Facts about Florida embezzlement
Charges of embezzlement can have serious legal consequences. Florida categorizes embezzlement under its general theft laws.
Learn what to expect if you face a hearing for embezzlement at the state level.
Defining embezzlement in Florida
Embezzlement means that the plaintiff entrusted the defendant with assets and he or she misappropriated, spent or used these funds without permission. Generally, embezzlement involves an employer and employee relationship. The stolen property in question can consist of cash or other items of value.
Florida may consider this crime either petit theft or grand theft based on the amount in question. Embezzlement typically results in felony charges although the court may consider misdemeanor charges for theft of less than $300.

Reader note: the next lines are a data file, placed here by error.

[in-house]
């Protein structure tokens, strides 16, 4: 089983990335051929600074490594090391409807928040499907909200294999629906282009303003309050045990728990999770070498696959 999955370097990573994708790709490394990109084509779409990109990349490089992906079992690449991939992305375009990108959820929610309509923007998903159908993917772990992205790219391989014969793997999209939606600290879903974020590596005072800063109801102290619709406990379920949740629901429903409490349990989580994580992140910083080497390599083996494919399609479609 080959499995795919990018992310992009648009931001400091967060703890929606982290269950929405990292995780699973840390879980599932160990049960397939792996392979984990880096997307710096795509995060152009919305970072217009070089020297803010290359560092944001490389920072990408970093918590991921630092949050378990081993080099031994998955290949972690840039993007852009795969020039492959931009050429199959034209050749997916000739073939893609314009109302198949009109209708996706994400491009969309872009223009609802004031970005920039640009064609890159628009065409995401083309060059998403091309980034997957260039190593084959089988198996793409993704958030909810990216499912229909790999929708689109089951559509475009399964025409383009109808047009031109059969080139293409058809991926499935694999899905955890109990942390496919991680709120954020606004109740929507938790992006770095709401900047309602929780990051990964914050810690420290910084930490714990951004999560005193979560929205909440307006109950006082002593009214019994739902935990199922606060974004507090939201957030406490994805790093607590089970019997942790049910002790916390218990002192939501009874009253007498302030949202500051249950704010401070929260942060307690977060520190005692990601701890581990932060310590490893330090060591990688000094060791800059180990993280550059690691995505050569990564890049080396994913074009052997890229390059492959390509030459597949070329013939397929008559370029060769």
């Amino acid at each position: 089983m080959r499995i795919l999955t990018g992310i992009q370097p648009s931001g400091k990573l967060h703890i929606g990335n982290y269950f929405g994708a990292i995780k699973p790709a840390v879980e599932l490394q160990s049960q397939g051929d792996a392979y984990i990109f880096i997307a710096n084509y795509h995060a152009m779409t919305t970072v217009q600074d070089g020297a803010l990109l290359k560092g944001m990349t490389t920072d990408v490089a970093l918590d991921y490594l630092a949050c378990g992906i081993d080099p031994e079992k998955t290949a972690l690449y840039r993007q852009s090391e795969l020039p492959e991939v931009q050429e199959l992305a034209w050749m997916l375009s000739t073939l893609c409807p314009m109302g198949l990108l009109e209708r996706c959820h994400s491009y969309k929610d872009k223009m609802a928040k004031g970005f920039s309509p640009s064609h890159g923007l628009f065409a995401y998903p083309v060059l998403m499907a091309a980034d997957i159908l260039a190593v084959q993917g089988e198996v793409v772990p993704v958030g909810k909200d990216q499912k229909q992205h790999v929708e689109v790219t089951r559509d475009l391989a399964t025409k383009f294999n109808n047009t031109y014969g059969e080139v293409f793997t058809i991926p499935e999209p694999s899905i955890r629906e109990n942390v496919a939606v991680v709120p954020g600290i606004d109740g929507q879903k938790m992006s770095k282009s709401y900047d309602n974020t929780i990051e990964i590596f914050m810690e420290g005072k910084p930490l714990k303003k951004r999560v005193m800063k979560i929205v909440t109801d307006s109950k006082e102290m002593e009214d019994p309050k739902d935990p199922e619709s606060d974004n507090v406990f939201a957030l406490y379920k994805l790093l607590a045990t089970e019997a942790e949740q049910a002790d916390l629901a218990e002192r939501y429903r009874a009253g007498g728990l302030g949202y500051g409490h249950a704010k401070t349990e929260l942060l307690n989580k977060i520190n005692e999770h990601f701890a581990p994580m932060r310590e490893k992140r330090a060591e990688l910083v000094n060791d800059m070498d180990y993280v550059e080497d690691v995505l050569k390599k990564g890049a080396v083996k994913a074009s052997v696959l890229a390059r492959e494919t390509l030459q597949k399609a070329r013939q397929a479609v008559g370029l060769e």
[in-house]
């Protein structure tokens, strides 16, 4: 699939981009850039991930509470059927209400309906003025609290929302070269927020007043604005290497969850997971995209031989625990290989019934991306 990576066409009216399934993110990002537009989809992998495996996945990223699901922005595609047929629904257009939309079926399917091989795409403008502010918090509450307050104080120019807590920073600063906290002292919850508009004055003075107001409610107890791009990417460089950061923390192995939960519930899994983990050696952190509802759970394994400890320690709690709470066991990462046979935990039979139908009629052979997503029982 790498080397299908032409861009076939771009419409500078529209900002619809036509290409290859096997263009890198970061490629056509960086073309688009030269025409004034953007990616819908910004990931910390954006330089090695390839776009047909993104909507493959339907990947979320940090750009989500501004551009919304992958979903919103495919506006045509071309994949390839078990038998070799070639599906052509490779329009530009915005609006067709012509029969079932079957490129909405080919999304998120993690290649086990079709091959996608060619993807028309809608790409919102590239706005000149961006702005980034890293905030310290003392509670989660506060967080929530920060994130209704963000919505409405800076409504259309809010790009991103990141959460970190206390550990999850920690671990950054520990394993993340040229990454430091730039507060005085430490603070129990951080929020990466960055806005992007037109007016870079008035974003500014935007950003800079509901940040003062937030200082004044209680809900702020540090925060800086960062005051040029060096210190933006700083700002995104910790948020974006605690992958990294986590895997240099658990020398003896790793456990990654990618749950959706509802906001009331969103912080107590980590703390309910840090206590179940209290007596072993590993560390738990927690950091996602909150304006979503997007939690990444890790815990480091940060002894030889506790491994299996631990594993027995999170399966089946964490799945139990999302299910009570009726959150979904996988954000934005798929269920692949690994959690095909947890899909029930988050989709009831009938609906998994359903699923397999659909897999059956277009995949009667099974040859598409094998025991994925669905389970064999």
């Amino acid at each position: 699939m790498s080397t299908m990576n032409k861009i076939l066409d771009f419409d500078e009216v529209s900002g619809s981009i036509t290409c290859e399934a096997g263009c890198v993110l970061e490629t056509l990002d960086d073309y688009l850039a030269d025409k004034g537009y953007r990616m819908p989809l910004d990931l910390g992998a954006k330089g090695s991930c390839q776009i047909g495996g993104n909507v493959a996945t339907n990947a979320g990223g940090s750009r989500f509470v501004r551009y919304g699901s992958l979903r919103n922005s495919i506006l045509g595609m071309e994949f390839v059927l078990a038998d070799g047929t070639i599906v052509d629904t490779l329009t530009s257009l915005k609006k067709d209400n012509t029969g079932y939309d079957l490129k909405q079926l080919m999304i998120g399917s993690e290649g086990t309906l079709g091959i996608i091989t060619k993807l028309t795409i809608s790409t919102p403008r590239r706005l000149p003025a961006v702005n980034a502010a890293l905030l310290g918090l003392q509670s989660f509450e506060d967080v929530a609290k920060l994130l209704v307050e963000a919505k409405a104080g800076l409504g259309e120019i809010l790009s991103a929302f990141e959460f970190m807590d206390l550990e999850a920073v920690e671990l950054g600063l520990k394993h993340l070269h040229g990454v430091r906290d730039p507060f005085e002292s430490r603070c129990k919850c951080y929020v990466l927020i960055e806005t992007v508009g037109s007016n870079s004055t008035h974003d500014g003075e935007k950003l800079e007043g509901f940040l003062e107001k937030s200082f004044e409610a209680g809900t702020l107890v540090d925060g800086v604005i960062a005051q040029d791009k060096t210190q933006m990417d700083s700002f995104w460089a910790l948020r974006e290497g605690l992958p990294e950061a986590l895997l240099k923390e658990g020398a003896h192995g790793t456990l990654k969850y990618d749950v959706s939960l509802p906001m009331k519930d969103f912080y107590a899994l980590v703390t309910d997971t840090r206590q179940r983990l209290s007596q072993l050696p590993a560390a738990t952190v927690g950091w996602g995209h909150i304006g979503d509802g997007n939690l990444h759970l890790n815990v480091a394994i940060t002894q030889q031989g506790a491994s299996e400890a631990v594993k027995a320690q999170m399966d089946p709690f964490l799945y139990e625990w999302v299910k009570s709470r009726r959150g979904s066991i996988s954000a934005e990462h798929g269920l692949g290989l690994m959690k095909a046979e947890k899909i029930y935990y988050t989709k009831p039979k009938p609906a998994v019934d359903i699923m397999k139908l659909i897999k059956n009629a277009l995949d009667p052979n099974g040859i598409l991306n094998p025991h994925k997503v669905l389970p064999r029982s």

Understanding embezzlement penalties
Florida may impose the following criminal charges for embezzlement:
- Third-degree grand theft for amounts from $300 to $20,000, carrying a fine of up to $5,000 and up to five years in prison
- Second-degree grand theft for $20,000 to $100,000, carrying a fine of up to $10,000 and up to 15 years in prison
- First-degree grand theft for $100,000 or more, carrying a fine of up to $10,000 and up to 30 years in prison
You have the right to defend yourself from embezzlement charges in court as well as to hire a lawyer to advocate for your rights. For example, you may argue that you received consent to use the funds or that you acted in good faith.
You must gather evidence to support your case, including but not limited to bank records, correspondence and eyewitness testimony. Acting as soon as possible improves your chances of resolving your case favorably.